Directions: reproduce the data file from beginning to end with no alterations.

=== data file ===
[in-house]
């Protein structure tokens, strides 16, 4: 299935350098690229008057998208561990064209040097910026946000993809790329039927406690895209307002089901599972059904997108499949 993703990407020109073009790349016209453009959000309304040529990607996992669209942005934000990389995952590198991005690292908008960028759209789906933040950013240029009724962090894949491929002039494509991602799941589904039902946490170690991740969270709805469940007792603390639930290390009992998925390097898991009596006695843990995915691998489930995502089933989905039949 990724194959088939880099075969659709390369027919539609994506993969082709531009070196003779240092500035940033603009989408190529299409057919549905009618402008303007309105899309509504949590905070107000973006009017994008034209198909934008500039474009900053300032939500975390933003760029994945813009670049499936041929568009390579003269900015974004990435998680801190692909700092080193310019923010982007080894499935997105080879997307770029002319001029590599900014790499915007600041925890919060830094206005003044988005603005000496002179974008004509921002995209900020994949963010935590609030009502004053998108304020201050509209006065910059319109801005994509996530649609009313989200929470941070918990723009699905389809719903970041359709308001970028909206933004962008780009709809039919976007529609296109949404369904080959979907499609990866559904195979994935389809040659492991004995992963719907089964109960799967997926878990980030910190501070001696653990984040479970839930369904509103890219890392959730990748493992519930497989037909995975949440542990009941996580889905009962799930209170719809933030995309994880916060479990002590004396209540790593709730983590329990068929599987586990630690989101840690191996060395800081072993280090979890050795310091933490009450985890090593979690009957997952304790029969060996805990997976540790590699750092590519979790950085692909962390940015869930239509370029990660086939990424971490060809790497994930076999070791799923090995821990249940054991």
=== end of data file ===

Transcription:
[in-house]
């Protein structure tokens, strides 16, 4: 299935350098690229008057998208561990064209040097910026946000993809790329039927406690895209307002089901599972059904997108499949 993703990407020109073009790349016209453009959000309304040529990607996992669209942005934000990389995952590198991005690292908008960028759209789906933040950013240029009724962090894949491929002039494509991602799941589904039902946490170690991740969270709805469940007792603390639930290390009992998925390097898991009596006695843990995915691998489930995502089933989905039949 990724194959088939880099075969659709390369027919539609994506993969082709531009070196003779240092500035940033603009989408190529299409057919549905009618402008303007309105899309509504949590905070107000973006009017994008034209198909934008500039474009900053300032939500975390933003760029994945813009670049499936041929568009390579003269900015974004990435998680801190692909700092080193310019923010982007080894499935997105080879997307770029002319001029590599900014790499915007600041925890919060830094206005003044988005603005000496002179974008004509921002995209900020994949963010935590609030009502004053998108304020201050509209006065910059319109801005994509996530649609009313989200929470941070918990723009699905389809719903970041359709308001970028909206933004962008780009709809039919976007529609296109949404369904080959979907499609990866559904195979994935389809040659492991004995992963719907089964109960799967997926878990980030910190501070001696653990984040479970839930369904509103890219890392959730990748493992519930497989037909995975949440542990009941996580889905009962799930209170719809933030995309994880916060479990002590004396209540790593709730983590329990068929599987586990630690989101840690191996060395800081072993280090979890050795310091933490009450985890090593979690009957997952304790029969060996805990997976540790590699750092590519979790950085692909962390940015869930239509370029990660086939990424971490060809790497994930076999070791799923090995821990249940054991």